Justice Department’s Initiative Secures $107 Million In Relief For Redlining Victims
The Justice Department’s Combating Redlining Initiative announced the recovery of over $107 million in relief for communities of color nationwide who have long suffered from unfair lending practices.
Since its inception, officials have secured ten settlements with financial institutions, facilitating increased credit access for communities of color in various cities, including Houston, Memphis, Philadelphia, and Jacksonville.
By Stacy M. Brown, NNPA Newswire Senior National Correspondent
The Justice Department’s Combating Redlining Initiative announced the recovery of over $107 million in relief for communities of color nationwide who have long suffered from unfair lending practices. Within the sum, the Department unveiled a $9 million agreement with Ameris Bank, aimed at rectifying allegations of redlining primarily in Black and Hispanic neighborhoods in Jacksonville, Florida.
Redlining, a prohibited practice, involves lenders withholding credit services from individuals in communities of color based on race, ethnicity, or national origin.
“Today’s case underscores that redlining remains a contemporary issue,” Attorney General Merrick B. Garland said in a news release, emphasizing the initiative’s ongoing importance.
“The Justice Department is committed to rectifying the harm caused by discriminatory lending practices, with over two dozen active investigations underway across the nation.”
In October 2021, Garland launched the Combating Redlining Initiative, marking the Department’s most comprehensive endeavor to combat this systemic issue. The initiative collaborates with U.S. Attorneys’ Offices, federal financial regulatory agencies, and state Attorneys General offices to enforce federal fair lending laws, including the Fair Housing Act and the Equal Credit Opportunity Act.
Since its inception, officials have secured ten settlements with financial institutions, facilitating increased credit access for communities of color in various cities, including Houston, Memphis, Philadelphia, and Jacksonville. The DOJ said the settlements have empowered marginalized communities, enabling them to pursue homeownership, a right unjustly denied them for far too long.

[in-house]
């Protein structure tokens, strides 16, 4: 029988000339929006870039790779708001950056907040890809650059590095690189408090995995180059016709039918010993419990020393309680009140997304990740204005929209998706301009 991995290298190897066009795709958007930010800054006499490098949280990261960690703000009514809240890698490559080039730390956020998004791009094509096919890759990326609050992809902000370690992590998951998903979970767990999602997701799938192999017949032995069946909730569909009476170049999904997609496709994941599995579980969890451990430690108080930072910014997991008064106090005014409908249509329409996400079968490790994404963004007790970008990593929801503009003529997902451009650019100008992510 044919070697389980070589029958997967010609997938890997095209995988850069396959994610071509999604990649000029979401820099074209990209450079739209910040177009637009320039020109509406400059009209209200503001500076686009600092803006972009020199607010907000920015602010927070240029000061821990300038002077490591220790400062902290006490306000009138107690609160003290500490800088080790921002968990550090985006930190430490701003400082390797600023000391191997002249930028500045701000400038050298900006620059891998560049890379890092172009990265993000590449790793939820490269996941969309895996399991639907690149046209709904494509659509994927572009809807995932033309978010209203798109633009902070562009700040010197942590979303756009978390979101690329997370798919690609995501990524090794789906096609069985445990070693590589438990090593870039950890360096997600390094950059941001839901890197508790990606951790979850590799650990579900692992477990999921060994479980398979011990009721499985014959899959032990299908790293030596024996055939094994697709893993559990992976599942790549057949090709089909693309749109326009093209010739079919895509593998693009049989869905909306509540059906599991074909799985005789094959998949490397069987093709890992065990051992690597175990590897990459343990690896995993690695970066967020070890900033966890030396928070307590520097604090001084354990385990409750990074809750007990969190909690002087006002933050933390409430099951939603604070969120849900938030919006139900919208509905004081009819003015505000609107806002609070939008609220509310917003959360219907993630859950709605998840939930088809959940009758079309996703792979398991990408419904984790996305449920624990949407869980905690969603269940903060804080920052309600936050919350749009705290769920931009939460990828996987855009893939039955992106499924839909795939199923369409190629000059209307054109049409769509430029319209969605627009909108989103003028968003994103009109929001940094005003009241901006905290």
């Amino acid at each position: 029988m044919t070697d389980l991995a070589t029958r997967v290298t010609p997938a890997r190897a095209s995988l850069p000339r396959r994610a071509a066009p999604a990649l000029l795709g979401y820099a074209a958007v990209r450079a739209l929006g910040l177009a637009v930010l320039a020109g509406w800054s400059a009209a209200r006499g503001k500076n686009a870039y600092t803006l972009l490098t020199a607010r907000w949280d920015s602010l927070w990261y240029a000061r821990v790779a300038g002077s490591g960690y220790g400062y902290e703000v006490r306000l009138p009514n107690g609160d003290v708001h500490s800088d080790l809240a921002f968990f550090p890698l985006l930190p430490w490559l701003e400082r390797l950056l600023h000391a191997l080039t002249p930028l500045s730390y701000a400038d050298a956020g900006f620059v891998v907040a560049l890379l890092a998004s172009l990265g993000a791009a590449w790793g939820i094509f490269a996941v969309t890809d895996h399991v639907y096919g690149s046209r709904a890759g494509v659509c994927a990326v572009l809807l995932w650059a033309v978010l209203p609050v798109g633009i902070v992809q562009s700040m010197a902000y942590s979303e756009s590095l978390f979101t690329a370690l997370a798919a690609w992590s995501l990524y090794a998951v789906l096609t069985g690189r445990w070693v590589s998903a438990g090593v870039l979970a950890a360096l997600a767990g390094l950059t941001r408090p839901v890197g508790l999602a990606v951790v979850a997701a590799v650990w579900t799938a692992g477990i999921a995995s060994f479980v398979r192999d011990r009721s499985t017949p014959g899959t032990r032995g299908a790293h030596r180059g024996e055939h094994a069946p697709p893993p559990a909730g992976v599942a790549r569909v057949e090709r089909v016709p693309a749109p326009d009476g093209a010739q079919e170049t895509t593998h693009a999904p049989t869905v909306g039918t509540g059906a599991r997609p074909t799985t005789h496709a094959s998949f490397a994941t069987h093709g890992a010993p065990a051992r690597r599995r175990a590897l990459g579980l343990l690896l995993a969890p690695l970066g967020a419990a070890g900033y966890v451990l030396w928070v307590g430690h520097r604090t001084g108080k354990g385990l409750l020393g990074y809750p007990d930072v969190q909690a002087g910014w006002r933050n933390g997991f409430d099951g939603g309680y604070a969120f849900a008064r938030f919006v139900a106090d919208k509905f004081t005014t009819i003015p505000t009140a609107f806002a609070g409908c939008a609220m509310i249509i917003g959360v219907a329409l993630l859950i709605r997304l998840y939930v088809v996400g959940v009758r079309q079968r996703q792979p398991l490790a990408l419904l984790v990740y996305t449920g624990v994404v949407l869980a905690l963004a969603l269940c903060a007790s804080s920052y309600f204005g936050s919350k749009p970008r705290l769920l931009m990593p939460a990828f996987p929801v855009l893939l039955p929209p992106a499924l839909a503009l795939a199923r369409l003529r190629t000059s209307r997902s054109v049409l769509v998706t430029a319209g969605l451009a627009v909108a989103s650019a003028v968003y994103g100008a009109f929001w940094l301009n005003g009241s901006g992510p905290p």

Ameris Bank later reached a resolution in the U.S. District Court for the Middle District of Florida, contingent on court approval. The DOJ’s complaint alleged that Ameris Bank deliberately excluded majority-Black and Hispanic neighborhoods in Jacksonville from its mortgage services, steering applicants away from home loans. The bank’s lending focus disproportionately favored white areas of the city.
Assistant Attorney General Kristen Clarke of the Justice Department’s Civil Rights Division stressed the significance of combating modern-day redlining, noting that it fosters equal economic opportunity and enables communities of color to fulfill the American Dream.
“Combating modern-day redlining is one of the most important strategies for ensuring equal economic opportunity today,” Clarke stated. “By taking on the discriminatory lending practices of banks and mortgage companies, we are helping to ensure that more Black, Hispanic, and other communities of color are able to buy a home, generate wealth, and fulfill the American Dream. This settlement marks a new pinnacle in our efforts to bring an end to redlining and provides.”
U.S. Attorney Roger B. Handberg for the Middle District of Florida heralded the agreement with Ameris Bank as a historic moment, signaling a positive shift for Black and Hispanic communities previously denied vital economic resources.
“For far too long, redlining has negatively impacted communities of color across our country,” Handberg asserted. “Today’s agreement with Ameris Bank represents the first redlining case brought by the Department of Justice in the state of Florida and signals a step forward for Black and Hispanic communities in Jacksonville that were previously denied access to economic resources for generations.
This settlement means that Ameris Bank will provide financial remedies to Jacksonville’s underserved communities, and it demonstrates our commitment to guaranteeing equal access to housing and credit resources for all Americans.”
Under the proposed consent order, Ameris Bank will invest $9 million to expand credit opportunities in Jacksonville. This includes a $7.5 million loan subsidy fund for residents of majority-Black and Hispanic neighborhoods, $900,000 for targeted outreach, and $600,000 for community partnerships to bolster access to residential mortgage credit. Additionally, Ameris Bank will open a branch in a majority-Black and Hispanic neighborhood, allocate at least three mortgage loan officers to serve these communities, and implement comprehensive compliance measures.